In its free-roaming approach to the teenagers’ interlocking emotional travails, their love and caustic hatred for each other, the film becomes an anthropological experiment, bringing an actual group of teenagers with real emotional ties to enact the already performative social hierarchies and tensions of teenage life. In a day, and a summer (in real life, they shot over the summer holidays), we see some of them mature into minor epiphanies in the tradition of coming-of-age movies. But we know that these are temporary, that we never reach adulthood at any one point, if ever—and it makes the stage of the bus, and the role-playing of these talented, brave youngsters putting their lives on display all the more moving. Despite the modern trappings of these social circles, all interlocked through digital devices, there’s a timelessness to it all that’s deeply affecting, even encouraging, celebrating the intensity with which the very young live their lives, whether in malice or love.
I don’t mean to make it all sound too dour. There is sadness and pain in these young men and women, and it’s explored in a convincing, affecting way that takes their concerns seriously, even when it delves into obviousness. But more than anything, these characters are young, full of clumsy strength and giddy delight. There’s no shortage of humour in their antics, their bravado and silliness, and Gondry’s trademark playfulness with visuals and editing is a perfect match for this energy, even as he holds back to let the group do their thing.
The transitions from boisterous comedy to drama can be jarring, and the film’s series of conversations flow awkwardly sometimes, with a few stretched too long. The conceit of the bus route means fascinating characters are abruptly dropped with little or no resolution to their internal and external conflicts. There’s also a rather thudding concession to artificial drama towards the end, with a plot-turn that reminds of the original, ditched ending to Kevin Smith’s (also largely improvised, day-long narrative) Clerks (1994). It’s a misstep, but not a devastating one. Gondry’s attempts to restrain the writhing energy of this group into a narrative make The We and the I a lumpy, misshapen affair when judged by its storytelling. But it doesn’t matter, in the end. This is a remarkable, humanistic work that deserves to be enjoyed on its own merits.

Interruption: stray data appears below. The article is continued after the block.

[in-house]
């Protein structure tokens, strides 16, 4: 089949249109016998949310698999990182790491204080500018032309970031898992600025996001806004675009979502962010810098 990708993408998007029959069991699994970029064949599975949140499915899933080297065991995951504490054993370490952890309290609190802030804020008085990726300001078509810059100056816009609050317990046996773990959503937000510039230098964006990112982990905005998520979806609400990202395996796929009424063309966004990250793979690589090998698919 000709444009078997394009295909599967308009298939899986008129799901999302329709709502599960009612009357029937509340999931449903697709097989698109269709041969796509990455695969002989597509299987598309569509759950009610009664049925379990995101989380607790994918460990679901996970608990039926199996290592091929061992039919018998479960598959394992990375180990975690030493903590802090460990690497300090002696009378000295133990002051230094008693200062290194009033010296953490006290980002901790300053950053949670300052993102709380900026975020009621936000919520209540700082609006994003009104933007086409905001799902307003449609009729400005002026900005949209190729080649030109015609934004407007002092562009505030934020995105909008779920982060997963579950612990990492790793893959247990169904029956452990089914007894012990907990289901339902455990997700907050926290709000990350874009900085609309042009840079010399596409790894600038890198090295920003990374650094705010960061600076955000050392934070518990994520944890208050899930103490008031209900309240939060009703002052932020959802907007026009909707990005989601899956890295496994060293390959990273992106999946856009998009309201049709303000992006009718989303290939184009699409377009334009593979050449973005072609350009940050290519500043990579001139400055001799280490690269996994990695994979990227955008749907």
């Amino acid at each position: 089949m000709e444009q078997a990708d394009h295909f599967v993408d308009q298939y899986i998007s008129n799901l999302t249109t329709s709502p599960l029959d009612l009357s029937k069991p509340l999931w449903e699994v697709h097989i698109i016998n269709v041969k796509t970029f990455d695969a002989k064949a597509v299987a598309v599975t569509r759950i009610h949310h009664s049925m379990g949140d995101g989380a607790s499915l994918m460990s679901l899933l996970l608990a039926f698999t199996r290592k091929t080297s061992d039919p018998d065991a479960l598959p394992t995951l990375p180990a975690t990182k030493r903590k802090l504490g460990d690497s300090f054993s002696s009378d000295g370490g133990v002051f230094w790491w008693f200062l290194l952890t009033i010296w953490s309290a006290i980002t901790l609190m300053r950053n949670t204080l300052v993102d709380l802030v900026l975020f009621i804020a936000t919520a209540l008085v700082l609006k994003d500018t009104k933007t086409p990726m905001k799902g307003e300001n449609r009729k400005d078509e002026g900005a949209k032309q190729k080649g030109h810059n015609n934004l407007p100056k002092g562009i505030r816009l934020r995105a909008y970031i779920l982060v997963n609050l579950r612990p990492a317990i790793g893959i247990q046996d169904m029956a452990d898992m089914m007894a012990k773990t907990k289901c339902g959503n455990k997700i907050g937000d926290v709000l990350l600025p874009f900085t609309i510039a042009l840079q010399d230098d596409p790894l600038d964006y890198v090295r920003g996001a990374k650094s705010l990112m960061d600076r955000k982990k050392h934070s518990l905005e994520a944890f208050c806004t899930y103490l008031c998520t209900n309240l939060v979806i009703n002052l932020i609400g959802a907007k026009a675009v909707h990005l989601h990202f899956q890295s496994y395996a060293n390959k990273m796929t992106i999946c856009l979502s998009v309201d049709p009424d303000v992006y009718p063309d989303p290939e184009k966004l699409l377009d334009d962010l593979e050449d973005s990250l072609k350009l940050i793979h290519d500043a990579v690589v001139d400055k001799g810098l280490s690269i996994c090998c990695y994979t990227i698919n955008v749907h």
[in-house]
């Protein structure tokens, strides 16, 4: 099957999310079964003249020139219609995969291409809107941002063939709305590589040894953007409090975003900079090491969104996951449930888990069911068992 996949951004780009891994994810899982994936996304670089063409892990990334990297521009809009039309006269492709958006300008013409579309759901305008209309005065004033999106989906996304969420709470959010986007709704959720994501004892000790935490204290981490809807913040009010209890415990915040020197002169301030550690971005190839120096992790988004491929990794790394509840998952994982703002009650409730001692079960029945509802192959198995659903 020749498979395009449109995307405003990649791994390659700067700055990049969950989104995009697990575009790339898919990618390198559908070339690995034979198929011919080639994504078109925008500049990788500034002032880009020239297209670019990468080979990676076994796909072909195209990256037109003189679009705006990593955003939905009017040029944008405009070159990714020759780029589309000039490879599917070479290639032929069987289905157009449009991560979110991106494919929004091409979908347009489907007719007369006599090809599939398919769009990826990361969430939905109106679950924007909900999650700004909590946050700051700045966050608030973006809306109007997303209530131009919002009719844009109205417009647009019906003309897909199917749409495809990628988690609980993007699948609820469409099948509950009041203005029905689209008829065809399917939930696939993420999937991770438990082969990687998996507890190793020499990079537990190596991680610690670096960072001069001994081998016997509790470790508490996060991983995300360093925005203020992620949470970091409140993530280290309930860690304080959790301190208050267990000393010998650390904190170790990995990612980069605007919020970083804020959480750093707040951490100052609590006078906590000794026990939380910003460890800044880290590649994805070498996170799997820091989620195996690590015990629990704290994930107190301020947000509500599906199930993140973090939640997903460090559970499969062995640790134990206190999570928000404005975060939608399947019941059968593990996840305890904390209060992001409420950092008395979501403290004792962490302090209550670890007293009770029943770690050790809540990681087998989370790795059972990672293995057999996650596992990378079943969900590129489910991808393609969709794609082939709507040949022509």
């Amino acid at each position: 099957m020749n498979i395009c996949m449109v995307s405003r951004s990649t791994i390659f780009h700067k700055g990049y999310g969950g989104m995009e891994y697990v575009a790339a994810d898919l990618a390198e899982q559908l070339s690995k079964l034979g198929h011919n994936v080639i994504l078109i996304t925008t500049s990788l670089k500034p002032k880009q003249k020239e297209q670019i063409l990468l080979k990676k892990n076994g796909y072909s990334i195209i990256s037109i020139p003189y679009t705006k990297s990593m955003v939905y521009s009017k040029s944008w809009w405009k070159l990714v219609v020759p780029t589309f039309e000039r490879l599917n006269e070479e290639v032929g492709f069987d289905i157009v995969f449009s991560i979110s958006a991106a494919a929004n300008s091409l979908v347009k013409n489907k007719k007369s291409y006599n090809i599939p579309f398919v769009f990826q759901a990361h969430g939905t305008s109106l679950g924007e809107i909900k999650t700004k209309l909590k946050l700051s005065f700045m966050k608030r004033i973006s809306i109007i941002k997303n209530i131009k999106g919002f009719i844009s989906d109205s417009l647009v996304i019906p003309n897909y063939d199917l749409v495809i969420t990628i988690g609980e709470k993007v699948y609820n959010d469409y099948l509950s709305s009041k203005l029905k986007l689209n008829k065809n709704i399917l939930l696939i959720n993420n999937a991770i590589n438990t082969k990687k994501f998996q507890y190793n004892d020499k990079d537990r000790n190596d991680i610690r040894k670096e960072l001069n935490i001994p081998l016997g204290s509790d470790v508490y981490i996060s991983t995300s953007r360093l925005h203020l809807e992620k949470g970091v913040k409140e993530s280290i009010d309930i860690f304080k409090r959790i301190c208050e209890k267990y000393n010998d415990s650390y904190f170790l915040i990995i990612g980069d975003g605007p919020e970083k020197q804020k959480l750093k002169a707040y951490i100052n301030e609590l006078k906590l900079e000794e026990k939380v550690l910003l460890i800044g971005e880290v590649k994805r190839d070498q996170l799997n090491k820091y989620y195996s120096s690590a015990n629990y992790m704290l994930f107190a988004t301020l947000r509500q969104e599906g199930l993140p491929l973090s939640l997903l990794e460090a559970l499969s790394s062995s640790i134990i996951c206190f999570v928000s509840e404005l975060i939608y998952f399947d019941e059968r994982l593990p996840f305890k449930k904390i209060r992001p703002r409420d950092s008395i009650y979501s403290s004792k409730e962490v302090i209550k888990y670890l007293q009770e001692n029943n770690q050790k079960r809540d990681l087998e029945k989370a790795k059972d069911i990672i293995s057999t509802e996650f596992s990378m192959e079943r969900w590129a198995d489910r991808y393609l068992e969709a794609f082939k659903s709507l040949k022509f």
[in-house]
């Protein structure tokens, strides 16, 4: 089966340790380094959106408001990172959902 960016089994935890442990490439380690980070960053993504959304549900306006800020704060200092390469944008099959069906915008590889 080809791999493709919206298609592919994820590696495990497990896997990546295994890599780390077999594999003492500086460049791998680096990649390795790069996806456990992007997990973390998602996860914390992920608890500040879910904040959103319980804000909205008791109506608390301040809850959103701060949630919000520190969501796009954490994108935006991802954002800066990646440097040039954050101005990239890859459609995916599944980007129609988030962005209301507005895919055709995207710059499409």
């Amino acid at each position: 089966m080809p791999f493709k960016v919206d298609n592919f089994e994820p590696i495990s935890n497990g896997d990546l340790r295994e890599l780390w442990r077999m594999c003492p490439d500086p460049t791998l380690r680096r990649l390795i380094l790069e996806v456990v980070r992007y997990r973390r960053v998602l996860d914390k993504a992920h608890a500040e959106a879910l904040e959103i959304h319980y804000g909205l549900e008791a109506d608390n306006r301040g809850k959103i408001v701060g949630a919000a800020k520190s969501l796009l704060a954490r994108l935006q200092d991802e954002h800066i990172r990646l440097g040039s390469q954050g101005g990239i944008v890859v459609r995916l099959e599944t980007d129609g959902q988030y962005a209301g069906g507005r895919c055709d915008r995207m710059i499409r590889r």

Like an artistic teenager, the film doesn’t hold back. Imperfections and all, it proudly shows its characters for what they are; immature, petty, cruel, sweet, lonely, affectionate. I love that the kids here feel like themselves, even as they play fictionalized versions of themselves. Despite the awkwardness of some of the later, more scripted scenes that impose a more prominent narrative and emotional arc on the bus-ride, these teenagers’ raw, sometimes rough, performances are truly a joy to behold. Gondry has said that many of the arguments that the characters have were real and un-scripted, that much of these characters’ personalities and stories was based on the real-life stories of the cast. It’s evident throughout in their passionate portrayals of themselves, in their authentic reliving of the (often brutal, often deeply lonely) dance of adolescence. And what a gift it is, from these teenagers to us. Small movies like this don’t get the support they need, and I wholeheartedly put my recommendation behind this one.